Ephesos, located in present-day Turkey, was one of the most important cities of antiquity. It was here that the Artemis Temple, one of the Seven Wonders of the World, stood; the city was also the home of Heraclitus, as well as of one of the largest early-Christian communities. Roman times saw Ephesos became capital of the Province of Asia, with around 200,000 inhabitants.
Since 1895, Austrian archaeologists have been excavating the ruins of Ephesos. Up to the year 1906, numerous recovered objects of high quality were removed to Vienna, objects which can be seen today at the Ephesos Museum, an annex to the Collection of Greek and Roman Antiquities.
The highlights include the Parthian Monument, the Amazon from the Altar of the Artemision, the bronze Athlete statue and the Child with a Goose. Alongside the Ephesian artefacts, the museum is also home to architectural specimens and sculptures from the Sanctuary of the Great Gods of the Mystery cult on the Greek island of Samothrace, which was explored by Austrian archaeologists in 1873 and 1875.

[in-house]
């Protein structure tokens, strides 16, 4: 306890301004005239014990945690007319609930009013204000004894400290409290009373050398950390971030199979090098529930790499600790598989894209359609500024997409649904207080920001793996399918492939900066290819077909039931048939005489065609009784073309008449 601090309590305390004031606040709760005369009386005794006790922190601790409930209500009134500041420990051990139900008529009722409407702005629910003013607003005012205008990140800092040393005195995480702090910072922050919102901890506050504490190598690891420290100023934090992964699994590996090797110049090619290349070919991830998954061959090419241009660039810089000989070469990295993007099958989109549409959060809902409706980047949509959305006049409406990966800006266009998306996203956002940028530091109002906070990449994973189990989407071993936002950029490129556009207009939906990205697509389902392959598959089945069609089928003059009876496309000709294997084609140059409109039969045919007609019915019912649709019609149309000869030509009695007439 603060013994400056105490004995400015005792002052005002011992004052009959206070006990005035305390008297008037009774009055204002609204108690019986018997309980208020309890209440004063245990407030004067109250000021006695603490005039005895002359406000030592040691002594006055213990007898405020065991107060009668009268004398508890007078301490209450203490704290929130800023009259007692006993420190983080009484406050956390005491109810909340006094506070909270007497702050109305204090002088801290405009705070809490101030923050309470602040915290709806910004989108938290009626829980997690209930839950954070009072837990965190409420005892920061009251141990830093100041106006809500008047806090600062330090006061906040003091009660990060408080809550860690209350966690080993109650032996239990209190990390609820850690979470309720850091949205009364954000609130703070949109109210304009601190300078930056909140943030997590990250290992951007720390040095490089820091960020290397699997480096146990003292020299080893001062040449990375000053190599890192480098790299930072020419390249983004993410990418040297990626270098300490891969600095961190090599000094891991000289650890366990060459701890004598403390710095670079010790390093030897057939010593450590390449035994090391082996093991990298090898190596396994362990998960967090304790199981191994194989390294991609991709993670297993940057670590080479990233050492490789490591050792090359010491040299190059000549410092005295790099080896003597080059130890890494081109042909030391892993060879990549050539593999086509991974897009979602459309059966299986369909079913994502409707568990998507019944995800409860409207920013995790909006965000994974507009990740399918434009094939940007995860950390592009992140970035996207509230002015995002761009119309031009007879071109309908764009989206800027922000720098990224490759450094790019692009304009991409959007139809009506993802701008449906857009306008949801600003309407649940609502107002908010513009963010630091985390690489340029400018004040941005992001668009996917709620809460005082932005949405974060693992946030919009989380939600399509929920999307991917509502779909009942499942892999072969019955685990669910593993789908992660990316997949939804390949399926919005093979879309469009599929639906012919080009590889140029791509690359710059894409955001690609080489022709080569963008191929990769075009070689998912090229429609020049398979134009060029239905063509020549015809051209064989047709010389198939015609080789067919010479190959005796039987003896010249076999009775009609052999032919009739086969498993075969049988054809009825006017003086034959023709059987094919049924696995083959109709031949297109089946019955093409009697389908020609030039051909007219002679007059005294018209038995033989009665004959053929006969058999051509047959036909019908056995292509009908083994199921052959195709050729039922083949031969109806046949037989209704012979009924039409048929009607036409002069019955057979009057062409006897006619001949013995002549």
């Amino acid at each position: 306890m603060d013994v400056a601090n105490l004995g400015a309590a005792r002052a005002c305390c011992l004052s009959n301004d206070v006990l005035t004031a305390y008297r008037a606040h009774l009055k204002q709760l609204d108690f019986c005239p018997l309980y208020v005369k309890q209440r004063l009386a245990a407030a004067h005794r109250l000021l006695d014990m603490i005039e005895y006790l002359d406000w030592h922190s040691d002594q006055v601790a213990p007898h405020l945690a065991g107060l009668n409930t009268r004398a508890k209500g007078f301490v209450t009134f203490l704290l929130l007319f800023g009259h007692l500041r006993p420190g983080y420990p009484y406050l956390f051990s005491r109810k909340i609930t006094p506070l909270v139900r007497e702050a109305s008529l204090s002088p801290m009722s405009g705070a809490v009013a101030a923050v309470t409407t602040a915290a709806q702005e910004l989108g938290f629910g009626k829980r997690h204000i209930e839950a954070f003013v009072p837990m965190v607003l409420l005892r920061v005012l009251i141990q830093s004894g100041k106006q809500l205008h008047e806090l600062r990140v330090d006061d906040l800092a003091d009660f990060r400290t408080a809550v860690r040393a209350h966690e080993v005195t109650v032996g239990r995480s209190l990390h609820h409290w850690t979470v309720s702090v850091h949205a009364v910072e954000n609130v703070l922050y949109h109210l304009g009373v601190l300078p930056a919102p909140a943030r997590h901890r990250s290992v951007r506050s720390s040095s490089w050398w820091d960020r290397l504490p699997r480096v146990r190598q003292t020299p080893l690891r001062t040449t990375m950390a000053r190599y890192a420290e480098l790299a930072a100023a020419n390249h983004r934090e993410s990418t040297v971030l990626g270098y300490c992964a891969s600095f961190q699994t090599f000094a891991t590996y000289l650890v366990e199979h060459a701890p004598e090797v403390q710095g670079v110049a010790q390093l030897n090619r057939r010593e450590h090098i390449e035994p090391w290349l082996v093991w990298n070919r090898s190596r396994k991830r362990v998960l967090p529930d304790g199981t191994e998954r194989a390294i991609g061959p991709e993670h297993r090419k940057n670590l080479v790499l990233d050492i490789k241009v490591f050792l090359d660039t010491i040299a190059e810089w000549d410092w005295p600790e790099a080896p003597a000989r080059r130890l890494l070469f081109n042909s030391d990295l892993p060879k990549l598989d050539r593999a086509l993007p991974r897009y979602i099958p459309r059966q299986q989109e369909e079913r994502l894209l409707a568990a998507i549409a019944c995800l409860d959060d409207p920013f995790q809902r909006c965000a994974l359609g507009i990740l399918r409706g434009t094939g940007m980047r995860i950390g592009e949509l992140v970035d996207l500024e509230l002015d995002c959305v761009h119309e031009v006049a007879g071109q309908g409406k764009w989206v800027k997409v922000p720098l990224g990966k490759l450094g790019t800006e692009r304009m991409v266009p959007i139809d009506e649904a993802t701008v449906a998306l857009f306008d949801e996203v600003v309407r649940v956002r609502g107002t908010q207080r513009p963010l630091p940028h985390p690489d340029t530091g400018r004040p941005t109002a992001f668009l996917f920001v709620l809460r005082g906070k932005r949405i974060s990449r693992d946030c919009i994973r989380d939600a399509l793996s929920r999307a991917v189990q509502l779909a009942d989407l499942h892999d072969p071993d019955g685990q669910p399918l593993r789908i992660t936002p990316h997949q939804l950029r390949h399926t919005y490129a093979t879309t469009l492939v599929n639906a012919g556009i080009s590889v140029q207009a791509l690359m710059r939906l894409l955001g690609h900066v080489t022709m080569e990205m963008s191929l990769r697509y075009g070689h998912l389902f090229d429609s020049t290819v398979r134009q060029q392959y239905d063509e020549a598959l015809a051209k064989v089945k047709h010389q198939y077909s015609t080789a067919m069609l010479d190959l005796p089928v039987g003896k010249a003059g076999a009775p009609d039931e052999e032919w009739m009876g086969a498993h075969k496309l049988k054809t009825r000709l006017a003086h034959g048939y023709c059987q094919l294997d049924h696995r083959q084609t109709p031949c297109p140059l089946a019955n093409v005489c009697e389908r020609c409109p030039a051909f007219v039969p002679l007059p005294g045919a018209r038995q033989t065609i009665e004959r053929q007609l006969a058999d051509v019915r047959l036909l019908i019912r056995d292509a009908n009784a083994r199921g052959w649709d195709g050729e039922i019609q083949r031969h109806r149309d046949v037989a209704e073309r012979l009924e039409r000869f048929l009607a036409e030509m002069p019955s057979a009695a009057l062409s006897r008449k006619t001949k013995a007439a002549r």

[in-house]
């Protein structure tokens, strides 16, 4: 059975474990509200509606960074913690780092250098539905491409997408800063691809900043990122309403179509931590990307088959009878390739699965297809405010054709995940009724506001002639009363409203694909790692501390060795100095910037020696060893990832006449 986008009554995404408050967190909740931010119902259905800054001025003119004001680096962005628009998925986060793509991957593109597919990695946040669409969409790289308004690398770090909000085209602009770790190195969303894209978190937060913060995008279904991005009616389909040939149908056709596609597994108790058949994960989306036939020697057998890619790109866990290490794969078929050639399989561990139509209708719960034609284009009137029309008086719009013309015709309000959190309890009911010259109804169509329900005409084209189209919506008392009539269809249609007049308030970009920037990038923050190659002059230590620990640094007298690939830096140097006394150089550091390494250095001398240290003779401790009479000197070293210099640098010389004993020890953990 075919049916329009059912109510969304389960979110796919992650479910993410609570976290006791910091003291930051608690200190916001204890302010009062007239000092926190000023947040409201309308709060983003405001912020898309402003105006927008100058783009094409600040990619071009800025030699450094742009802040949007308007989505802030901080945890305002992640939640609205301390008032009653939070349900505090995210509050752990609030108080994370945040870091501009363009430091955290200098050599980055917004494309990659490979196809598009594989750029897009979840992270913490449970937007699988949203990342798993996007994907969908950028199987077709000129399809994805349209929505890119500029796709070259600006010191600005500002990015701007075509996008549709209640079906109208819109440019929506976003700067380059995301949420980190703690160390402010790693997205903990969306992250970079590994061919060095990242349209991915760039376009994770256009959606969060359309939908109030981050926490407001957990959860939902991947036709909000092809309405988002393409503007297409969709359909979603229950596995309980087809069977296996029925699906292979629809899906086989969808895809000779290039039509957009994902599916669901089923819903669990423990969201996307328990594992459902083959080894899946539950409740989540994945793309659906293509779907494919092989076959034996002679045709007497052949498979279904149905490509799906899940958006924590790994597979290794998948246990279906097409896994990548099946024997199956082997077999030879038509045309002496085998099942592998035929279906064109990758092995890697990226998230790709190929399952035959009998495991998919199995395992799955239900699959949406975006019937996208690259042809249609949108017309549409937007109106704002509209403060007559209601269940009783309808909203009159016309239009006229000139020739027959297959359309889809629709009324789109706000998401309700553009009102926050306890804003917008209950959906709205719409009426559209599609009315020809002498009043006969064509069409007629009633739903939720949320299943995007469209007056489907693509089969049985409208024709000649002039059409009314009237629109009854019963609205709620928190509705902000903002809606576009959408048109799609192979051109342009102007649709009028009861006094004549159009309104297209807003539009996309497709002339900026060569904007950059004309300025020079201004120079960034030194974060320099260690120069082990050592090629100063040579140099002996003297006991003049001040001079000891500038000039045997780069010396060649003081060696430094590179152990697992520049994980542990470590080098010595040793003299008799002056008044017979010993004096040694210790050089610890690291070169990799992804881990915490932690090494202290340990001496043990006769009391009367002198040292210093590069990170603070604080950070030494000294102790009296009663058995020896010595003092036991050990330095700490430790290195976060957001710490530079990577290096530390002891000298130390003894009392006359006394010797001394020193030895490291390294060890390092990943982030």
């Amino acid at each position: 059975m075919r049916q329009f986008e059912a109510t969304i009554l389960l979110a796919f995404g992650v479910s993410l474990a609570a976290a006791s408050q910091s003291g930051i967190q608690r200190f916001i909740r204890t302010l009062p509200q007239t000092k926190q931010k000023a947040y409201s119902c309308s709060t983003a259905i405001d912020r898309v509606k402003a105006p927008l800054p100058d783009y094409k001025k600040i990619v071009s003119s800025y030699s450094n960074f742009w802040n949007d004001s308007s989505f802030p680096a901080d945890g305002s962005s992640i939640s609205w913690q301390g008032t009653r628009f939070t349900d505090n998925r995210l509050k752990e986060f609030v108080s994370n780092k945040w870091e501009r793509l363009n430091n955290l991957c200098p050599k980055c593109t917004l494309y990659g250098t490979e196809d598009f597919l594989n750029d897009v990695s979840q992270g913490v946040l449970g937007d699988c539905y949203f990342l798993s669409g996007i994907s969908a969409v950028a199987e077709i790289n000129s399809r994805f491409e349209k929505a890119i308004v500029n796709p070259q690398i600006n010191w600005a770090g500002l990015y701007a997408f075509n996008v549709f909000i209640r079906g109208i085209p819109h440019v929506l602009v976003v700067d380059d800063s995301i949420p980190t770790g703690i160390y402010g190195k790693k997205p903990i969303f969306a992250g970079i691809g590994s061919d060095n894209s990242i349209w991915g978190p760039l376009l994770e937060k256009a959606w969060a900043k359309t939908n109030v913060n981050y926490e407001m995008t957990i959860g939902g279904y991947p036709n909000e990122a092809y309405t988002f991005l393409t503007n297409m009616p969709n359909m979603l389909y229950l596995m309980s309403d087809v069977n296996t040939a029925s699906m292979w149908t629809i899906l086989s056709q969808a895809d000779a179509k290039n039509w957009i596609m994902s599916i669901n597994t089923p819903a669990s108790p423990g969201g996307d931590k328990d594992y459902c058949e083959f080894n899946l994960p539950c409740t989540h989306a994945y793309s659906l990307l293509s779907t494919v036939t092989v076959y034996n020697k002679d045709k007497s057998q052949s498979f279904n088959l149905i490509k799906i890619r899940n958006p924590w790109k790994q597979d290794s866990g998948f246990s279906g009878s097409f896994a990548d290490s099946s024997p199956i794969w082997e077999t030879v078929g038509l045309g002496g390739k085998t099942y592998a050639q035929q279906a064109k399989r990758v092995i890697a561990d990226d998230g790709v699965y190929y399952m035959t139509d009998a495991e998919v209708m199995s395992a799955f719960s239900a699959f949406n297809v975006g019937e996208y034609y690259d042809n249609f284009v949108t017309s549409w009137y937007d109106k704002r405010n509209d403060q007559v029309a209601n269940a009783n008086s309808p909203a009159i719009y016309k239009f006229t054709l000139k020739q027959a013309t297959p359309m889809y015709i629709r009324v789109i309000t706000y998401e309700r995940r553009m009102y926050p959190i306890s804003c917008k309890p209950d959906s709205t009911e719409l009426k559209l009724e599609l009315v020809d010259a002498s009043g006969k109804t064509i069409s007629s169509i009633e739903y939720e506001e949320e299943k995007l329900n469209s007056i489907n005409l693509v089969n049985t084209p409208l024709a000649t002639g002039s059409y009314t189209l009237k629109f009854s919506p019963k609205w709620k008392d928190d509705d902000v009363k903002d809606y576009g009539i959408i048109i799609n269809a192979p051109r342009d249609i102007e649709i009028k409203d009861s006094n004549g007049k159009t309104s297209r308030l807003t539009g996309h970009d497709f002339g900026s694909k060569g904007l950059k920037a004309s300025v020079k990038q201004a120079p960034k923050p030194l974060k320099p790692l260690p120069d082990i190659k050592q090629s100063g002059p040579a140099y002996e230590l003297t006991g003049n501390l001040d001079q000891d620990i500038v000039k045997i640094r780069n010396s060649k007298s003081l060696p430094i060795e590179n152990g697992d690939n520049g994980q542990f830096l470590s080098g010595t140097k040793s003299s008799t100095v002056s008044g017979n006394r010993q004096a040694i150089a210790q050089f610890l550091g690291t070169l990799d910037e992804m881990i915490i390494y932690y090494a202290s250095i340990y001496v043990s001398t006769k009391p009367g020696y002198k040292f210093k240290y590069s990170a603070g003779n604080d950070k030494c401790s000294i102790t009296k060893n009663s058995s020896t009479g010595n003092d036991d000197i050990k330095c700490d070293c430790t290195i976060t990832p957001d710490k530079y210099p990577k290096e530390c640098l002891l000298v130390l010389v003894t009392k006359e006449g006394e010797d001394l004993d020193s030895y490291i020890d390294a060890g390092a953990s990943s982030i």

Since recently, a preview of the Heroon of Trysa is on display in the Ephesus Museum. The Heroon was a tomb of a Lycian sovereign who had ancient myths, heroic sagas, and scenes from his own life depicted on over 200 metres of relief friezes around 380 BCE. The funerary monument was rediscovered in 1881 and the frieze panels were acquired for the imperial collections in Vienna. A complete installation of the spectacular monument is planned for the near future.
Tuesday to Sunday,
10 a.m. – 6 p.m.
Thursday 10 a.m. – 9 p.m.
T +43 1 525 24 - 4902
Please contact the House of Austrian History for any inquiries regarding tickets and opening hours.
Information & Booking
T +43 1 525 24- 5202